Cloud Computing in the Hospital - the Way is the Goal

Established IT structures, personal preferences and a lack of digitization knowledge: The digitization of the hospital is a growing challenge. A lot of potential for reducing the complexity of processes lies in the cloudification of the hospital architecture.

Eliminate Redundancies, Gain Efficiency

It is not uncommon for the IT infrastructure of hospitals to consist of grown legacy applications with a multitude of systems and hundreds of applications, some with redundant functions. A complete overview of the entire architecture and its possibilities is hardly possible - especially in everyday hospital life. Architecture offers the possibility to bring order into the IT jungle and to establish exactly the structures as well as cost transparency in order to finally implement requested technologies such as cloud computing with an added value for employees but also patients.

Why Cloud Computing?

The use of a cloud offers many advantages from both the architectural and the user perspective. Its architecture works in layers: There is the user interface (frontend), the data behind it, the logic of the processes, the concrete technology and the storage. The cloud abstracts the technology and enables standardisation through technological unity, on the foundation of which all upper layers can be built. The cloud enables a level of abstraction to be adopted that allows the small-scale layers below to be left behind and thus to work at a level that really focuses on those who are to benefit from the structures on a daily basis. At the same time, the cloud offers almost unlimited technology power, which enables new processing speeds, especially for very computationally intensive tasks.

The upper levels of the architecture therefore entirely focus on the user, functions and the interfaces to other health care institutions (interoperability). What sounds so simple here is unfortunately not so clearly structured in all IT systems. One disadvantage of IT is that it is not yet highly standardised. When I build a house, for example, it is almost irrelevant which craftsman's company I commission, in the end the functions of the house are the same. This is not the case in IT. The position of the architect, who knows the IT construction kit like the back of his hand and compensates for the lack of norms and standards in the construction of IT systems, is correspondingly important.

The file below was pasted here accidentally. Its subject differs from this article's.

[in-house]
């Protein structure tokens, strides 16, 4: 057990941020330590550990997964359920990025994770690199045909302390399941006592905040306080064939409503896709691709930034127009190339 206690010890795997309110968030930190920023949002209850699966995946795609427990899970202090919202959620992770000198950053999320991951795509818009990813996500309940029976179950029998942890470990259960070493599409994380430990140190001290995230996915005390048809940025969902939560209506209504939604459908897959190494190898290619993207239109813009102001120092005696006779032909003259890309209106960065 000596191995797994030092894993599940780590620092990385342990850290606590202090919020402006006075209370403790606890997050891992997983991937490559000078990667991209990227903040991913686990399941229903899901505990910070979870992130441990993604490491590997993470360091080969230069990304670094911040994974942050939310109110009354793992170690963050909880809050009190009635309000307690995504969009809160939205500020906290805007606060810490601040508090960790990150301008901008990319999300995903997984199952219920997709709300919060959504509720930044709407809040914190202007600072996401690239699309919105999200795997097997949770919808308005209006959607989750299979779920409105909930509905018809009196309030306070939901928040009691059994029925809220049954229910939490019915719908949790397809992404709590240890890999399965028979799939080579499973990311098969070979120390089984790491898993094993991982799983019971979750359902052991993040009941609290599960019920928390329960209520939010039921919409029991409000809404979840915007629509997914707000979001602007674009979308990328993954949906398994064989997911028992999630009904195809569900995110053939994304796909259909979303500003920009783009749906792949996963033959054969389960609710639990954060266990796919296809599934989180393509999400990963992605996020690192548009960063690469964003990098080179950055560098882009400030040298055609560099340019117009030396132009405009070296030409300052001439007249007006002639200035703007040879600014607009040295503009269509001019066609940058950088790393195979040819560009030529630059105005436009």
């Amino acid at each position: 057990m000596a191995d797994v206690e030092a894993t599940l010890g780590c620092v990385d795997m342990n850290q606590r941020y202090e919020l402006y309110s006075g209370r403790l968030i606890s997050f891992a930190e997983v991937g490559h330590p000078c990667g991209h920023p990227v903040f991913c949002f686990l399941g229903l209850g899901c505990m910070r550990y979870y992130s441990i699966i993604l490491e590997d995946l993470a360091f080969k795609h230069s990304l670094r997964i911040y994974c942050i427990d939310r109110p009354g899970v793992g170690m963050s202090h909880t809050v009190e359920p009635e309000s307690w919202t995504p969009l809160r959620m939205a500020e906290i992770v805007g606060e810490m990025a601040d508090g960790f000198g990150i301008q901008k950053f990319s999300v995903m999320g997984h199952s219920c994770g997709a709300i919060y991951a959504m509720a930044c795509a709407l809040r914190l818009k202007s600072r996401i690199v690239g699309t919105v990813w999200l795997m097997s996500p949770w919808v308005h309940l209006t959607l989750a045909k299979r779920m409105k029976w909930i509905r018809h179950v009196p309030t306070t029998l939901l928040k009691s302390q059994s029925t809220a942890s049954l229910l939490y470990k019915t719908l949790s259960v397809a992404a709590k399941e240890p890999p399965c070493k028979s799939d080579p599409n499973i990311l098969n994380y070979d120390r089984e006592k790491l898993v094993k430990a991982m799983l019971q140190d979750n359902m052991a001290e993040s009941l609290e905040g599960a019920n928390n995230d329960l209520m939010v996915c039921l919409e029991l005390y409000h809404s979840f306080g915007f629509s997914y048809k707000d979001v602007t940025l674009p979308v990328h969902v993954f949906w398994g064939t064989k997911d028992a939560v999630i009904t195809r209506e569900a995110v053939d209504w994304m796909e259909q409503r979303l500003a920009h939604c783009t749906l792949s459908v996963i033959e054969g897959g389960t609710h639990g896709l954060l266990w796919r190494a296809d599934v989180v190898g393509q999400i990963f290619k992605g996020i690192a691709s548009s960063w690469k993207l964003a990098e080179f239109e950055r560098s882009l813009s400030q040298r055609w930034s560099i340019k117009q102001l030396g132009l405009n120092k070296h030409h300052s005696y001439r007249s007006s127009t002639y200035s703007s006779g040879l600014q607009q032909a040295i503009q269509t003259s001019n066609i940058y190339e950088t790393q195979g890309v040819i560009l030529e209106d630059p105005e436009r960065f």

Architecture is therefore often referred to as the Google Maps of IT. So how do we go about a successful cloud project?


Before any measures are taken, it is obligatory to take an inventory of the status quo. In addition to the question of existing programmes, applications and their use, this also includes an overview of all the stakeholders involved, from the doctor to the nurse to the IT support team. In this process it becomes clear where the red line and where the pain points of the hospital lie. Important: Not every institution faces the same challenges. These vary according to the specialised orientation of the hospital but also the amount of legacy issues. The communication channels within the individual departments and staff members are also an important point for the further planning of measures.


With the inventory and the target architecture, the implementation can proceed in a controlled manner. Nevertheless, especially in the case of long-term projects, there are new developments in the framework conditions or the technical possibilities that require an adjustment of the implementation procedure. And it is precisely here that an architecturally supported project, thanks to the clear target architecture, gains a decisive advantage in reacting to changes. Possible options can be clearly presented as impact analyses in the target architecture and advantages can be weighed against disadvantages. Similar to the alternatives, however, Google Maps routes technology building blocks, functions or processes instead. Steering committees can thus make better and more informed decisions.

Data Protection as a Factor of Uncertainty

The black cloud that likes to hover over hospital digitisation consists of the very different cantonal regulations. They define the scope. On the one hand, it is about using technology to save lives. On the other hand, there is data protection. Good architects work hand in hand with lawyers and data protection experts to know what is allowed in the cloud and what is not. Where interfaces are OK and where no data should flow. Because technology and data responsibility can be managed well today. With the right expertise and an appropriate dose of abstraction. Data protection is no longer a reason to do nothing. And for those who know the framework conditions, the full potential that lies in the future of health care can only unfold. 

This article originally appeared on Medinside (only available in german).